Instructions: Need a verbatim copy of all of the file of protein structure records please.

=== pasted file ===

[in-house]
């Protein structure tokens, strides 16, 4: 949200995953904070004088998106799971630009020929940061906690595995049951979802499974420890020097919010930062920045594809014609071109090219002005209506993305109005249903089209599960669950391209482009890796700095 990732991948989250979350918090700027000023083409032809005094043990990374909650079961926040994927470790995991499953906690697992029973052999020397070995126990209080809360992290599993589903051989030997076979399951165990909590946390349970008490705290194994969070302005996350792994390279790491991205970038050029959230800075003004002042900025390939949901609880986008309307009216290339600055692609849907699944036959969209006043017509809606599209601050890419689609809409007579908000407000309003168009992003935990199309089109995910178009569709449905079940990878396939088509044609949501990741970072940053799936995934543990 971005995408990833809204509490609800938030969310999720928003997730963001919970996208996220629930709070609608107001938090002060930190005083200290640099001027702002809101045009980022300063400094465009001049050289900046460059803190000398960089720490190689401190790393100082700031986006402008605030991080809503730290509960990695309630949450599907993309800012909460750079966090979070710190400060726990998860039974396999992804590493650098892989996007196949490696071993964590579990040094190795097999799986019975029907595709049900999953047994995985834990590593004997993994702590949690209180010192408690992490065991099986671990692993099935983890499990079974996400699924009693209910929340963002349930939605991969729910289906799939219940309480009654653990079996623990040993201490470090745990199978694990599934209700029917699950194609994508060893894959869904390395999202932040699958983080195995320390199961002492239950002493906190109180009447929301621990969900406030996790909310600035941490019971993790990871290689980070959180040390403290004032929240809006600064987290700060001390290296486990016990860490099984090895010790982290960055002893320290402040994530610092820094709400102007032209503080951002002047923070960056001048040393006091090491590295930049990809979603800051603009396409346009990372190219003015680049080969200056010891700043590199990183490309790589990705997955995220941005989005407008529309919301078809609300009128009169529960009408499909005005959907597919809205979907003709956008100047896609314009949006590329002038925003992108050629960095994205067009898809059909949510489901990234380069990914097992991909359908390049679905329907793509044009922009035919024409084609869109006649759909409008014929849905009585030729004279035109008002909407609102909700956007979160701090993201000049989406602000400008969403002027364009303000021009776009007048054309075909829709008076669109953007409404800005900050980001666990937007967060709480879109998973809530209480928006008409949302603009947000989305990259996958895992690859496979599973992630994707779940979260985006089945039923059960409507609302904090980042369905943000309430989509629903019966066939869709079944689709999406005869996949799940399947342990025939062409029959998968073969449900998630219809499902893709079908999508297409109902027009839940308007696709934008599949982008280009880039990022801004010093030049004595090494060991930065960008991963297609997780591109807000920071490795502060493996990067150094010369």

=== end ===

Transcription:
[in-house]
């Protein structure tokens, strides 16, 4: 949200995953904070004088998106799971630009020929940061906690595995049951979802499974420890020097919010930062920045594809014609071109090219002005209506993305109005249903089209599960669950391209482009890796700095 990732991948989250979350918090700027000023083409032809005094043990990374909650079961926040994927470790995991499953906690697992029973052999020397070995126990209080809360992290599993589903051989030997076979399951165990909590946390349970008490705290194994969070302005996350792994390279790491991205970038050029959230800075003004002042900025390939949901609880986008309307009216290339600055692609849907699944036959969209006043017509809606599209601050890419689609809409007579908000407000309003168009992003935990199309089109995910178009569709449905079940990878396939088509044609949501990741970072940053799936995934543990 971005995408990833809204509490609800938030969310999720928003997730963001919970996208996220629930709070609608107001938090002060930190005083200290640099001027702002809101045009980022300063400094465009001049050289900046460059803190000398960089720490190689401190790393100082700031986006402008605030991080809503730290509960990695309630949450599907993309800012909460750079966090979070710190400060726990998860039974396999992804590493650098892989996007196949490696071993964590579990040094190795097999799986019975029907595709049900999953047994995985834990590593004997993994702590949690209180010192408690992490065991099986671990692993099935983890499990079974996400699924009693209910929340963002349930939605991969729910289906799939219940309480009654653990079996623990040993201490470090745990199978694990599934209700029917699950194609994508060893894959869904390395999202932040699958983080195995320390199961002492239950002493906190109180009447929301621990969900406030996790909310600035941490019971993790990871290689980070959180040390403290004032929240809006600064987290700060001390290296486990016990860490099984090895010790982290960055002893320290402040994530610092820094709400102007032209503080951002002047923070960056001048040393006091090491590295930049990809979603800051603009396409346009990372190219003015680049080969200056010891700043590199990183490309790589990705997955995220941005989005407008529309919301078809609300009128009169529960009408499909005005959907597919809205979907003709956008100047896609314009949006590329002038925003992108050629960095994205067009898809059909949510489901990234380069990914097992991909359908390049679905329907793509044009922009035919024409084609869109006649759909409008014929849905009585030729004279035109008002909407609102909700956007979160701090993201000049989406602000400008969403002027364009303000021009776009007048054309075909829709008076669109953007409404800005900050980001666990937007967060709480879109998973809530209480928006008409949302603009947000989305990259996958895992690859496979599973992630994707779940979260985006089945039923059960409507609302904090980042369905943000309430989509629903019966066939869709079944689709999406005869996949799940399947342990025939062409029959998968073969449900998630219809499902893709079908999508297409109902027009839940308007696709934008599949982008280009880039990022801004010093030049004595090494060991930065960008991963297609997780591109807000920071490795502060493996990067150094010369």